William Goddard, a publisher, set up a post for colonial only mail service. This was separate from the British crown and was funded by purchasing subscriptions. Net revenues were to be used to improve his postal service. In 1774 Goddard suggested to Congress that the colonies come together to form a United Postal Service. He believed that this would be a way to separate the colonies' mail from the British postal inspectors. This way they could communicate colonial news only to the colonies. Goddard proposed his idea of a postal service to Congress two years before the Declaration of Independence was signed
By 1774 colonists did not trust the British crown and viewed the royal post office with suspicion. Benjamin Franklin had been dismissed of his post duties by the Crown for his actions. The crown believed that Franklin was displaying sympathy to the cause of the colonies. In September 1774, shortly after the Boston riots, known today as the Boston Massacre, the colonies began to separate from England. A Continental Congress was organized at Philadelphia in May 1775 to establish an independent government. One of the first questions before the delegates was how to convey and deliver the mail.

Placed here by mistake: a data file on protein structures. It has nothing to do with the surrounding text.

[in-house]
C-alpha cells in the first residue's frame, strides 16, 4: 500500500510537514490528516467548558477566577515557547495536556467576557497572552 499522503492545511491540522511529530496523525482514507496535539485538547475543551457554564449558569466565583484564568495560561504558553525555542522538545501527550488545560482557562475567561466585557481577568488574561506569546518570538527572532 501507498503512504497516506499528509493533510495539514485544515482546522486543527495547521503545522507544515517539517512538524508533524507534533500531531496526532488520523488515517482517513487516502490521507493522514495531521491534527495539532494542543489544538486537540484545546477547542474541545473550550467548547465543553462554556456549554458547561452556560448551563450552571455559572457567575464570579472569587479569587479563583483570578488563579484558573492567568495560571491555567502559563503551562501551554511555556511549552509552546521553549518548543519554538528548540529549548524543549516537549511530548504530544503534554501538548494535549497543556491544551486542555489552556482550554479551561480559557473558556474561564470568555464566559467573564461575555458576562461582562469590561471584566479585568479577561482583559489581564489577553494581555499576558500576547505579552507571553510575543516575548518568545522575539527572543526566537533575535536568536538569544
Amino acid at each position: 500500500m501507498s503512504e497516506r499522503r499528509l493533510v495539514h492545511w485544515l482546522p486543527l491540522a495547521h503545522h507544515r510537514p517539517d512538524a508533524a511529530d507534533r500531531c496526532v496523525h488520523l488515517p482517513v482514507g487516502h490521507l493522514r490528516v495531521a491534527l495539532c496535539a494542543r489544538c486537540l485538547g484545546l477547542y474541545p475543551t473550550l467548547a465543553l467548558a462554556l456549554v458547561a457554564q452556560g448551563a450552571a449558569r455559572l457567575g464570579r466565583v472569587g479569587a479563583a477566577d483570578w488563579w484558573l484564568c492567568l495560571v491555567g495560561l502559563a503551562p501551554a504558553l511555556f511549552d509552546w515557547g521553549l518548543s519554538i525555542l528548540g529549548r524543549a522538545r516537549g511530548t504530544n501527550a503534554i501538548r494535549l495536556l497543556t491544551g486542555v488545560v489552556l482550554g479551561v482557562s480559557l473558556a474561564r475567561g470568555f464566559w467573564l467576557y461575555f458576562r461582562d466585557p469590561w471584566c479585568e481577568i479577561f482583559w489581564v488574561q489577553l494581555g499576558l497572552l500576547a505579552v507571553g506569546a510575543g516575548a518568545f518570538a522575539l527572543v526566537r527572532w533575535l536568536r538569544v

With the Revolutionary War imminent, the Continental Congress assembled and enacted the "Constitutional Post." This act ensured that communications between the public and patriots, or those fighting for America's independence, continued. On July 26, 1775, the Second Continental Congress chose Benjamin Franklin as the nation's first Postmaster General. The establishment of the organization that became the United States Postal Service nearly two centuries later traces back to this date and Ben Franklin. In 1760, Franklin reported a surplus to the British Postmaster General.